Friday, April 08, 2005

Mourning

Yesterday when I heard the news that my boyfriend was alright, I was okay. I slept like a log and woke-up rested this morning. I came to work chipper, but when I was sitting in front of my lunch tray in the cafeteria I realized I had no appetite. I forced myself to eat something, but after a few minutes I realized I was fighting against tears, against being sick.

Usually I nag my boyfriend to call and email me more, but now I am just happy with the knowledge that he is alright. He could go a month without calling me now, and I would be okay with that. My heart goes out to him right now. I wish I could hold him, and tell him how much he means to me. And I wish I could be there for him. The whole unit must be under considerable shock.

I think everyone is in mourning right now. Mourning those lost and mourning the days we had of blissful ignorance of the possible dangers. The unit made it through a deployment in Iraq with no casualties, so Afghanistan seemed like a piece of cake. I did realize that the biggest danger they would be facing would be weather. Also they are flying over a lot of mountains at pretty high altitudes and I knew that would also be an issue. But somehow, I always thought, "well, they are experienced." And somehow that was translated into my mind, as "they are invincible."

I think the worst thing about this experience was the hours of not knowing. The hours of emotional limbo. Part of me just wanted to know...but another part of me kept on saying "not knowing still holds hope."

I cursed the news for telling us about the accident, telling us just enough, so we knew for sure that it was our unit, but then leaving us hanging when it came to what we wanted to know most. The emotional turmoil caused by letting thousands of people know that someone they love is possibly dead is an incredible power. The news struck fear into everyone I knew. I am thankful for The Information Age, but I curse the fact that the news is faster in reporting on deaths than the military is notifying families about casualties.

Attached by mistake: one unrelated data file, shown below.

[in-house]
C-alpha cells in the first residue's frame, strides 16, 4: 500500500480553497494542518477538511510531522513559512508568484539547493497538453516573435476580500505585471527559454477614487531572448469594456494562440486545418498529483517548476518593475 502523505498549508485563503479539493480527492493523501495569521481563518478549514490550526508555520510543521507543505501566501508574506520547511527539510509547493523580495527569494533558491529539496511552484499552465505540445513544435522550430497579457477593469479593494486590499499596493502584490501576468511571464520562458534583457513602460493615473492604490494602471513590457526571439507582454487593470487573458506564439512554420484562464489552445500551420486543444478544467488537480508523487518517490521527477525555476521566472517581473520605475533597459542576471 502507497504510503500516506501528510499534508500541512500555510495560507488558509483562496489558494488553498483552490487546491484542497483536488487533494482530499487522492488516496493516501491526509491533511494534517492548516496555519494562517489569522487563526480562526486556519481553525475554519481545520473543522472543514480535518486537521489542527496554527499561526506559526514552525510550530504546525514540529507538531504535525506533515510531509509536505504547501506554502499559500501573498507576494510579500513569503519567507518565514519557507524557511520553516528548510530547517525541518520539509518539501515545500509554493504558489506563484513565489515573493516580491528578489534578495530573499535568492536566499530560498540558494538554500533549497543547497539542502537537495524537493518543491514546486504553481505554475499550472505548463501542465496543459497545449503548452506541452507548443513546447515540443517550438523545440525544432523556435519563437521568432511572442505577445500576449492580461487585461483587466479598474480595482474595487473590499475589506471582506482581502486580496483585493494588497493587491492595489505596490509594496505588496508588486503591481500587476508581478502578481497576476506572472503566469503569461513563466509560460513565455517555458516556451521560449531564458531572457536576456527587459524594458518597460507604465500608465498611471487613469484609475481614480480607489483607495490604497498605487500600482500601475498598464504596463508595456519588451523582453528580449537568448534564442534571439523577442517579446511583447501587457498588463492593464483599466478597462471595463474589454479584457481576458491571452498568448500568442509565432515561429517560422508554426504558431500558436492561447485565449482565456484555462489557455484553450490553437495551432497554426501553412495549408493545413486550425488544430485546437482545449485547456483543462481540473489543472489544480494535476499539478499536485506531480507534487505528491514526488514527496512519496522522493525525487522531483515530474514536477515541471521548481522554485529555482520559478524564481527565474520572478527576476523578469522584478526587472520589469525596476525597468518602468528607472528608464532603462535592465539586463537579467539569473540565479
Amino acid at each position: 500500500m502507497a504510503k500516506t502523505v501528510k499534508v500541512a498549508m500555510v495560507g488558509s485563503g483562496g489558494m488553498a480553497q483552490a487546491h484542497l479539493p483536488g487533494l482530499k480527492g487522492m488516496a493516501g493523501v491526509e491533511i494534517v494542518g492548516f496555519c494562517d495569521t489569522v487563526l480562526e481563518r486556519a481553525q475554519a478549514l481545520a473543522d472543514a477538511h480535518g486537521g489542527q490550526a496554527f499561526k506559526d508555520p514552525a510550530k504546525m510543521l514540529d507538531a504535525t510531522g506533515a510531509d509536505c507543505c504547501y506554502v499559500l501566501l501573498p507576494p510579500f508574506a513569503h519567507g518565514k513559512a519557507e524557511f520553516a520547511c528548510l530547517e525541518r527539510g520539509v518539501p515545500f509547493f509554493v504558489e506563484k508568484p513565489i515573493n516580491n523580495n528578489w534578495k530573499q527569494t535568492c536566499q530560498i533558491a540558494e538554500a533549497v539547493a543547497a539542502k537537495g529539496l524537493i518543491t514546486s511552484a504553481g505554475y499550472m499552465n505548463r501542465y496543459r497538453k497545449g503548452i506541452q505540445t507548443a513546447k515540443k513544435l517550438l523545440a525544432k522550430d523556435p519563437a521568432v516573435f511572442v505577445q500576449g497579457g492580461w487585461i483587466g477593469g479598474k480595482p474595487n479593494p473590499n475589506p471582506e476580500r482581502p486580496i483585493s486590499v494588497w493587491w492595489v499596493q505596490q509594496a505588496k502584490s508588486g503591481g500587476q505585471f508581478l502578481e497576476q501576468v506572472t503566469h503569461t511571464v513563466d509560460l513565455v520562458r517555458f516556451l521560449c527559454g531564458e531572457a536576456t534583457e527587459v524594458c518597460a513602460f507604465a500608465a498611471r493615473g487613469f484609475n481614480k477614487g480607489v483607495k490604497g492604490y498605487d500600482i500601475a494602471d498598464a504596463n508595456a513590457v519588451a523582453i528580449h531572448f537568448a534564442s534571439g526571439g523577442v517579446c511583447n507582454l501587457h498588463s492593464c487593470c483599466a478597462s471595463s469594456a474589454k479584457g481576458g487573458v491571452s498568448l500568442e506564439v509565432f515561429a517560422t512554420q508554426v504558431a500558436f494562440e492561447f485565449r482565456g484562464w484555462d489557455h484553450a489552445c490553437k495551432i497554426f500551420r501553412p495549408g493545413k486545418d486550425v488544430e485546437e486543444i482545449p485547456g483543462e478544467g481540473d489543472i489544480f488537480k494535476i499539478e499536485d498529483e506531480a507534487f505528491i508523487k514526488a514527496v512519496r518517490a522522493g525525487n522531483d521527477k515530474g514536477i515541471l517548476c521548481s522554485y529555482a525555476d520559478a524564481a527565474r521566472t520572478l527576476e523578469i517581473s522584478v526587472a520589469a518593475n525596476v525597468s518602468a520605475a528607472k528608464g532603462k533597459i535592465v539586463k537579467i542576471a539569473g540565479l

I am very thankful for my friends. I was supposed to have coffee with my friend who lost her husband in Iraq and another close friend. They both came over at 4PM and another friend joined later. They didn't leave until 1:30AM and one of them spent the night. I can't thank them enough. They allowed me to worry, but didn't allow me go into an abyss of worry.

Although I am grateful for everyone's comforting (cyber included), I am especially grateful for my widowed friend. It was obviously something she would have rather avoided. She even admitted later that she cursed when she heard the news, and was asking why this couldn't have happened when she wasn't here. But somehow being with someone, who had gone through casualty notification with the worse case scenario as a result, comforted me.